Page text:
How should the budget be divided, and what are the total costs? The project costs are often already specified by the client, resulting in the (internal) cost planning.

The correct structure of a project plan

That’s all for the content and basis of a project plan; now it’s time for the structure! The main characteristic of the structure is that all elements are structured hierarchically. A project consists of subprojects, which in turn consist of work packages, which are composed of subtasks.

Once you have created a suitable plan, you can use it as a project plan template. Such templates facilitate the start of all further projects enormously, and many tools offer corresponding functions.

All components of the project are arranged in a kind of tree structure. 

Create project plan – example

Here’s an example to help clarify: Imagine you want to plan a larger event to celebrate an important milestone with your colleagues. The sub-projects “Organize team event” include the sub-projects “Location,” “Catering,” and “Plan schedule.”

The sub-project Location includes, for example, the work packages Research, Booking, and Preparation / Decoration. And the research work package includes, for example, the tasks of obtaining quotes and checking availability.

Recommended: Project Management for Teams: What Really Matters? > Read now!

Project schedule with Gantt chart

Let’s stay with the project plan example, Organize Team Event. While you’ve only shown the structure of the existing elements of the project plan so far, what’s missing now is a time-based classification. Otherwise, there is a high risk of the event falling through due to a lack of lead time. So you always need to make sure you have a project schedule (see above).

A particularly widespread way of presenting a schedule is as a so-called Gantt chart. This was developed at the beginning of the last century by Henry Gantt.

A particularly widespread way of presenting a project plan is as a so-called Gantt chart.

In a Gantt chart, the duration of the individual work packages is represented as bars. The arrangement of these bars on a horizontal time axis defines the beginning and the end of a task. 

Especially in comparison to a classic calendar representation, the Gantt chart has the advantage that it can represent hierarchies and dependencies, making it much better for tasks that run over a long period of time.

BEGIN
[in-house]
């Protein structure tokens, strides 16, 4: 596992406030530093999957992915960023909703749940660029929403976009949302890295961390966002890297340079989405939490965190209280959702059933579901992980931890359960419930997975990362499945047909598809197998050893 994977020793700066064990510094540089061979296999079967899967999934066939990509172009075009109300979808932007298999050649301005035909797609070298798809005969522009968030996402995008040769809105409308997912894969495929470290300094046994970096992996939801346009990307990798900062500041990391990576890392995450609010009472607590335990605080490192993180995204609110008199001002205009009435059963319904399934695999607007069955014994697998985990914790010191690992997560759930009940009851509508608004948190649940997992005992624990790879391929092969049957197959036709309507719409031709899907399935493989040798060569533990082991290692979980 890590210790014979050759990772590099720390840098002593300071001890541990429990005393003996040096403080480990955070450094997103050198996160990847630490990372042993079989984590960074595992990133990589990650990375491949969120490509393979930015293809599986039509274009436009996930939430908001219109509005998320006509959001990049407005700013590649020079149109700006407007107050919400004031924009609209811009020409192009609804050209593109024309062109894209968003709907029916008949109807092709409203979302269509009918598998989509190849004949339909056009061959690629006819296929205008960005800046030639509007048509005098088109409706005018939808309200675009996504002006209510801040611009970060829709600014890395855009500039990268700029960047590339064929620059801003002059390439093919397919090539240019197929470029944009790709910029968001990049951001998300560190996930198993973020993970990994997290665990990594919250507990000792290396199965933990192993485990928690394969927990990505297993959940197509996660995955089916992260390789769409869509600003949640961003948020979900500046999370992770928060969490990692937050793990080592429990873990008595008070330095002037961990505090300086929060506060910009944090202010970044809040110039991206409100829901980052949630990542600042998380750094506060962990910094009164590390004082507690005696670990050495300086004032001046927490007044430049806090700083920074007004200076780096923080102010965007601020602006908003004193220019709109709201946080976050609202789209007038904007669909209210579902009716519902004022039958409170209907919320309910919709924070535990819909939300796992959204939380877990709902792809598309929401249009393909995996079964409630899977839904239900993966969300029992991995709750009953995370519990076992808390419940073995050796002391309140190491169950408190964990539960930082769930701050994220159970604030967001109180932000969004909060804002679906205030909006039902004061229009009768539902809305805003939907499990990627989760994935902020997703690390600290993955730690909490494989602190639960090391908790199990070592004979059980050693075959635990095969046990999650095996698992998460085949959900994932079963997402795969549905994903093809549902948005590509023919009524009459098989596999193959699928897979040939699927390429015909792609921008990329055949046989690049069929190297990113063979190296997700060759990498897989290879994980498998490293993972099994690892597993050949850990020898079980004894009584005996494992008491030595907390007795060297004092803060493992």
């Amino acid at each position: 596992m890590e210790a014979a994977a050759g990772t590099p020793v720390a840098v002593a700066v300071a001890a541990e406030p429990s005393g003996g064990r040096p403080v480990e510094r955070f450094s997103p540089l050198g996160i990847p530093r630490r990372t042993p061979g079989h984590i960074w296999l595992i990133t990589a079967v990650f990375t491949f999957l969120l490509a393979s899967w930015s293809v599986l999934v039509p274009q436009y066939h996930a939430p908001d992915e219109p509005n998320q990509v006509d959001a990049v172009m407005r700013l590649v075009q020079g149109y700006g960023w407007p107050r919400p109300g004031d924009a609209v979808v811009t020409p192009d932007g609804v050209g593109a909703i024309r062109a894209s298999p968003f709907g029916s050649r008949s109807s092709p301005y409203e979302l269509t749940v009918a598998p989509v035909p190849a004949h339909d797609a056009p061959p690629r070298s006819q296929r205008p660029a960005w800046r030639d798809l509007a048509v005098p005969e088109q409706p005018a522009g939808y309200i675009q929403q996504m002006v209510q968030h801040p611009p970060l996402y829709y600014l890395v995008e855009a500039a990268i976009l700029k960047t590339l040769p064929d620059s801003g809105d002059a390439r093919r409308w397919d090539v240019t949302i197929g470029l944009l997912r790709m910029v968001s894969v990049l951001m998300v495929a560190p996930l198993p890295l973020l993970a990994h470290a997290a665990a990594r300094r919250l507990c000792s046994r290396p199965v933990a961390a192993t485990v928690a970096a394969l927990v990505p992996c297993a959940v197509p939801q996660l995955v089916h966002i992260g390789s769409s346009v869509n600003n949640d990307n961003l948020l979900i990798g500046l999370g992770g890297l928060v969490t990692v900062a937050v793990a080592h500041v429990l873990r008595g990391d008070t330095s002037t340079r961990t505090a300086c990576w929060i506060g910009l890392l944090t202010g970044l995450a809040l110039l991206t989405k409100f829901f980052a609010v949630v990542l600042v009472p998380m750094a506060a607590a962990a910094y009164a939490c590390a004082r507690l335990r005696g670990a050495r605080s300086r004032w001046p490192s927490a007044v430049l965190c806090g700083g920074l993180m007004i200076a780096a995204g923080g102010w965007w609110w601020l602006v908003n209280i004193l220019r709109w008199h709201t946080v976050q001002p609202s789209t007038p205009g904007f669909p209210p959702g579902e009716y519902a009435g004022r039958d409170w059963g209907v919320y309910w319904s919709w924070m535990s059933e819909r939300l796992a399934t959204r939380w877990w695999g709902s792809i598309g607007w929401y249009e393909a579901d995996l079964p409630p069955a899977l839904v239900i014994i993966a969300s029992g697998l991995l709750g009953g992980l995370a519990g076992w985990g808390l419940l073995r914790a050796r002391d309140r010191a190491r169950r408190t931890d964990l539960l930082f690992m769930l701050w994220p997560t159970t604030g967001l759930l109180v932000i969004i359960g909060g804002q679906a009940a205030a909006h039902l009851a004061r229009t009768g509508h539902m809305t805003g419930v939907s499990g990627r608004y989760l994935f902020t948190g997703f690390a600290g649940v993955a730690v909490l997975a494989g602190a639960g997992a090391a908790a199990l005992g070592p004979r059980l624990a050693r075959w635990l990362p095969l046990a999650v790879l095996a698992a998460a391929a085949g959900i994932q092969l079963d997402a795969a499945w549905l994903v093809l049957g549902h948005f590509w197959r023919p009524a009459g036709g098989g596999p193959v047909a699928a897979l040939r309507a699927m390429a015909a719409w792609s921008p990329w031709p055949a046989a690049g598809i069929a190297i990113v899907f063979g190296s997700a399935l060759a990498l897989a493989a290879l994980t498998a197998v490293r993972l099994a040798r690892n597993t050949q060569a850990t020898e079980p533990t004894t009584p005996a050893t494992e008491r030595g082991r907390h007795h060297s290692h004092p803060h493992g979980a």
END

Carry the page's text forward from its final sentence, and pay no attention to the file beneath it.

Create a project plan in awork

First, create a work breakdown structure by entering all components of your project in awork. It is best to proceed hierarchically. Second, make a list for each subproject in your awork project. Then add the corresponding tasks to this list, for which you can define subtasks.

To create a project schedule, switch from the list view to the timeline view. This shows all the tasks of your project over time – like a Gantt chart, only better.

The timeline is perfect for visual scheduling.

Tasks for which you have already set a start and end date are automatically displayed in the timeline. Unscheduled tasks can be dragged and dropped from the list on the right side of the screen.

Especially handy: To avoid your planning becoming unnecessarily long, you can display several tasks in one line in awork. This is one of the main differences between the timeline in awork and a generic Gantt chart, where there is only room for one task per line.

Now define dependencies between the tasks so that it is clear which things are to be worked on first. Finally, you can add important milestones by clicking on the respective date. Planning projects has never been easier!

As soon as you start working on your project tasks, they change color in the timeline, so you can always see the current status. In addition, it is always clear who is currently working on a topic – the user’s face is displayed directly in the task.

Let’s summarize:

At first glance, it may seem very complex to create a project plan. However, this plan will save you a lot of time and hassle in project management. So make sure to keep the plan up to date as you go along!

Take your time to answer the 7 question words (Who? What? Where? When? Why? How? And how much?). Don’t forget to write down all project elements in a structured and complete way, preferably in a project management tool, and last but not least, integrate a timeline and define the milestones. 

The home remedy of the Excel spreadsheet should be avoided at all costs. Updating a “hand-made” project plan is no fun, error-prone, and unnecessarily time-consuming. Instead, let a clever software like awork support you, and nothing will stand in the way of your successful project!

Create a project plan – FAQs

What is a project plan?

A project plan bundles all plans and tasks that are important for the successful execution of a project. A work breakdown structure (WBS) is the complete representation of all project elements, and their relationships is called a work breakdown structure (WBS). A project execution additionally contains the time schedule.

How is a project plan structured?

A project plan contains all components of the project. Usually, a project consists of subprojects, which in turn consist of work packages composed of subtasks. The individual elements are structured hierarchically in the project plan to create a kind of tree structure.

Why is a project plan useful?

The project plan significantly reduces the complexity of your project. It presents all components of a project clearly and thus creates a clear and understandable structure. This saves a lot of time and trouble in project management.

How do I create a project plan?

Write down all project elements in a structured and complete manner. It is best to proceed hierarchically and orient yourself on the 7-W questions (Where? Why? What? Who? How? Until when? How much?). Once you have presented all project components, you can integrate a timeline and define milestones.

Which software do I use to create a project plan?

awork offers smart features that support you in creating your project plan. You can map all project elements in lists, tasks and subtasks and structure them hierarchically. The awork timeline is suitable for visual time planning. You can plan tasks via drag-and-drop, define dependencies and milestones.